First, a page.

New Criminal Laws Replacing IPC, CrPC To Be Effective From July 1

New Criminal Laws Replacing IPC, CrPC To Be Effective From July 1

In December 2023, Prime Minister Narendra Modi hailed the passage of three criminal justice bills that will replace as many colonial-era acts as a watershed moment in India's history.

Rahul MUpdated: Sunday, February 25, 2024, 09:12 AM IST
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New Criminal Laws Replacing IPC, CrPC To Be Effective From July 1 |

Three new criminal laws enacted by Parliament last year Bharatiya Nyaya Sanhita (BNS), Bharatiya Nagarik Suraksha Sanhita, and Bharatiya Sakshya Sanhita are set to come into force from July 1, soon after the election of the new Lok Sabha.

The Centre on Saturday issued three gazette notifications to announce that the three new criminal laws will come into force from July 1. The new laws were passed by Parliament during the Winter Session. President Droupadi Murmu had given her assent to the laws on December 25.

PM Modi Hails New Laws

In December 2023, Prime Minister Narendra Modi hailed the passage of three criminal justice bills that will replace as many colonial-era acts as a watershed moment in India's history. These laws will come into effect even if the opposition parties are able to form a government.

"In exercise of the powers conferred by sub-section (3) of section 1 of the Bharatiya Nagarik Suraksha Sanhita, 2023 (46 of 2023), the Central Government hereby appoints the 1st day of July, 2024 as the date on which the provisions of the said Sanhita, except the provisions of the entry relating to section 106(2) of the Bharatiya Nyaya Sanhita, 2023, in the First Schedule, shall come into force," one of the notifications issued on Saturday read.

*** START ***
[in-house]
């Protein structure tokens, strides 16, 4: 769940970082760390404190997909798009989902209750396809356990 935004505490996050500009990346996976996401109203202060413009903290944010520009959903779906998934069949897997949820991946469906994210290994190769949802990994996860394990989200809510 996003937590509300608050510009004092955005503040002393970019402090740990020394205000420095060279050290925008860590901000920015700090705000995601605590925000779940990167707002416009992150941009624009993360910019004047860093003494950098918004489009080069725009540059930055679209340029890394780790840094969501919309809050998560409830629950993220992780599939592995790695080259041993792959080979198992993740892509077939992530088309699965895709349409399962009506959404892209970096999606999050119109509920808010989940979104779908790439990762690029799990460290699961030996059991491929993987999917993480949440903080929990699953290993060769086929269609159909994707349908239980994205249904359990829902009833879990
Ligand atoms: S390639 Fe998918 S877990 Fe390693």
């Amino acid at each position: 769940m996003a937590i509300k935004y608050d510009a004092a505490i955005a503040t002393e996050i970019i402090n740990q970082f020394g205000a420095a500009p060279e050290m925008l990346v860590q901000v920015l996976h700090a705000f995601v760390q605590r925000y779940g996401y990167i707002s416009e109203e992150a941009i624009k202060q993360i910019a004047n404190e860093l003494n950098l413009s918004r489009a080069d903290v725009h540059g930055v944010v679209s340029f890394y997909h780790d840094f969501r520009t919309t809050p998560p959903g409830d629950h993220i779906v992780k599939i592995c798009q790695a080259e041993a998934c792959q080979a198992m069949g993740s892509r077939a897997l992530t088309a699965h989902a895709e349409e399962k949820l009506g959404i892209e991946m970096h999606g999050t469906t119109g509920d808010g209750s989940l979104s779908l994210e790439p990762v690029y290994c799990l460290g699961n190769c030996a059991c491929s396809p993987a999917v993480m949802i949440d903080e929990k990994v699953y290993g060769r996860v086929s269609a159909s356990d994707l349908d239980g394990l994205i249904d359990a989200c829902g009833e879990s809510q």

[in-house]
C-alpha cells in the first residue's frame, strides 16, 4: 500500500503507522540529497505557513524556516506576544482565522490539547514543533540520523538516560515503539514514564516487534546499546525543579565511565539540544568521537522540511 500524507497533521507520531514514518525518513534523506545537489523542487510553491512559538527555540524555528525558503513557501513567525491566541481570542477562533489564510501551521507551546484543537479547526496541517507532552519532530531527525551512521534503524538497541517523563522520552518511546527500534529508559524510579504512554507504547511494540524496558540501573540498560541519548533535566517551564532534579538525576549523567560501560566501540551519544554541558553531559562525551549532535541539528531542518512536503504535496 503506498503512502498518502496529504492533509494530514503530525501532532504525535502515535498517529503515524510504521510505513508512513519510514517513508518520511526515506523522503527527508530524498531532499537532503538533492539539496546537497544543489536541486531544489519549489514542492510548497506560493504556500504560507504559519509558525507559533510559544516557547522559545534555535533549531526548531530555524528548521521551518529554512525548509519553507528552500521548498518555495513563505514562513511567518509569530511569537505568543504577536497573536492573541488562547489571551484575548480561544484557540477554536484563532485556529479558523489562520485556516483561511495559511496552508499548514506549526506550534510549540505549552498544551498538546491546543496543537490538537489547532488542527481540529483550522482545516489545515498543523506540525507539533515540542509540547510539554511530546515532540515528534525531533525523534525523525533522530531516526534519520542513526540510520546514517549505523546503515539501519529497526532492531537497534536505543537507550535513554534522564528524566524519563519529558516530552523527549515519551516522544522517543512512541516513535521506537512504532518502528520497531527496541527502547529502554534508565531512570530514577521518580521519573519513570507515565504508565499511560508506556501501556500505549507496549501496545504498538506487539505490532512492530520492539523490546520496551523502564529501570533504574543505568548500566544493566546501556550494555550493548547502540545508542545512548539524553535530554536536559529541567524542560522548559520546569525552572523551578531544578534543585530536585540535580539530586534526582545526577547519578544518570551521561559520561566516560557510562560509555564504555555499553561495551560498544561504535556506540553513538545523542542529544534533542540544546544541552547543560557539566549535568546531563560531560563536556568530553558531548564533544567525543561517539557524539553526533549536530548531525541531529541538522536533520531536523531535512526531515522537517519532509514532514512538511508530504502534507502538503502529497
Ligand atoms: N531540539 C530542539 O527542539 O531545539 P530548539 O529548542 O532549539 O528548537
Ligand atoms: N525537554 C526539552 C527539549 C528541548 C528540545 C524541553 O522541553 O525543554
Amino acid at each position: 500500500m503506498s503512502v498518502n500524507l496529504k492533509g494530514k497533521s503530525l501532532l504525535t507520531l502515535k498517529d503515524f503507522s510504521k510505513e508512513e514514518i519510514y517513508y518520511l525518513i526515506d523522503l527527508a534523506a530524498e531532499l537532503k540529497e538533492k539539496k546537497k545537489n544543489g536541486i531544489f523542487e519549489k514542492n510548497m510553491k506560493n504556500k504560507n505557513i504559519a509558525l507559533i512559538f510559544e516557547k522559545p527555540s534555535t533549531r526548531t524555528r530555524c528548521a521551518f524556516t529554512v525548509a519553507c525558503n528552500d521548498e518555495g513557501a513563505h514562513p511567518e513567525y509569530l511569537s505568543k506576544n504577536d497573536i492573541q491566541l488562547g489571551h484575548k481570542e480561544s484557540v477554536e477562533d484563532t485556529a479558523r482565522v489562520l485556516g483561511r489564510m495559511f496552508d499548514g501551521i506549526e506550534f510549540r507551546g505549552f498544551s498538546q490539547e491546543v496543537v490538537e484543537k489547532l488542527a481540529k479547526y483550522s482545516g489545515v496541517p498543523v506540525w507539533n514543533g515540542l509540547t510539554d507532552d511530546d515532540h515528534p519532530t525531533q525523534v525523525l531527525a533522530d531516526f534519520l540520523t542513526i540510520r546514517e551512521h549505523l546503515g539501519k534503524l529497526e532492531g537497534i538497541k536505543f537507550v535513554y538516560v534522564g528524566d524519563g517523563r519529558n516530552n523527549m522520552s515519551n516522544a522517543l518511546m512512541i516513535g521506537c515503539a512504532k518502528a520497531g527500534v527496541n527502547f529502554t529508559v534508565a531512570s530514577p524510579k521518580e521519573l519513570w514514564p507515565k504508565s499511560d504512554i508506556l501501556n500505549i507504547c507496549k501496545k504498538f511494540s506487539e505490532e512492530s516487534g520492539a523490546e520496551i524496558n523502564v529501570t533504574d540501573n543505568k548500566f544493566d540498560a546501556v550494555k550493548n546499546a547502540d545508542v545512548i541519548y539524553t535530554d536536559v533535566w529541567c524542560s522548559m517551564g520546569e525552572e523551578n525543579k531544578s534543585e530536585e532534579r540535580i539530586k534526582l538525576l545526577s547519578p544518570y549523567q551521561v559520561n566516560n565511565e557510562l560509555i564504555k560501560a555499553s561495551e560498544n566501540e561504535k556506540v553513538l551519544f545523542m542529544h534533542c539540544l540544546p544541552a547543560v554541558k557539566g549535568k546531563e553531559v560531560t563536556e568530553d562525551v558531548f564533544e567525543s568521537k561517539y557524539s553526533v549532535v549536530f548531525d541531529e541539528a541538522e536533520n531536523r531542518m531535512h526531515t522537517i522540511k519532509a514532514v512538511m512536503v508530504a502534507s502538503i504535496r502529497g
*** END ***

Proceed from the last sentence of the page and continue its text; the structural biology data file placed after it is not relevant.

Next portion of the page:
Earlier, the Bar Council of India (BCI) issued a statement and stated that these criminal laws aim to replace the existing body of criminal laws in India, reports ANI. BCI appreciated removing Colonial and outdated criminal laws, such as the sedition section, which fosters a more inclusive and democratic legal environment by respecting freedom of expression.

The BCI recognised the introduction of provisions addressing contemporary challenges, including the categorization of mob lynching as a separate offence, encompassing hate crimes based on race, caste, community, sex, language, or place of birth. Effective implementation and victim support will be critical. Sensitivity training for police and judiciary could help ensure unbiased and trauma-informed handling of such cases.

On the issue, Dr Adish Aggarwala, President, Supreme Court Bar Association on Thursday said, many a colonial-era law had been hanging around like an albatross around the neck of the Indian legal fraternity even 75 years after Independence.

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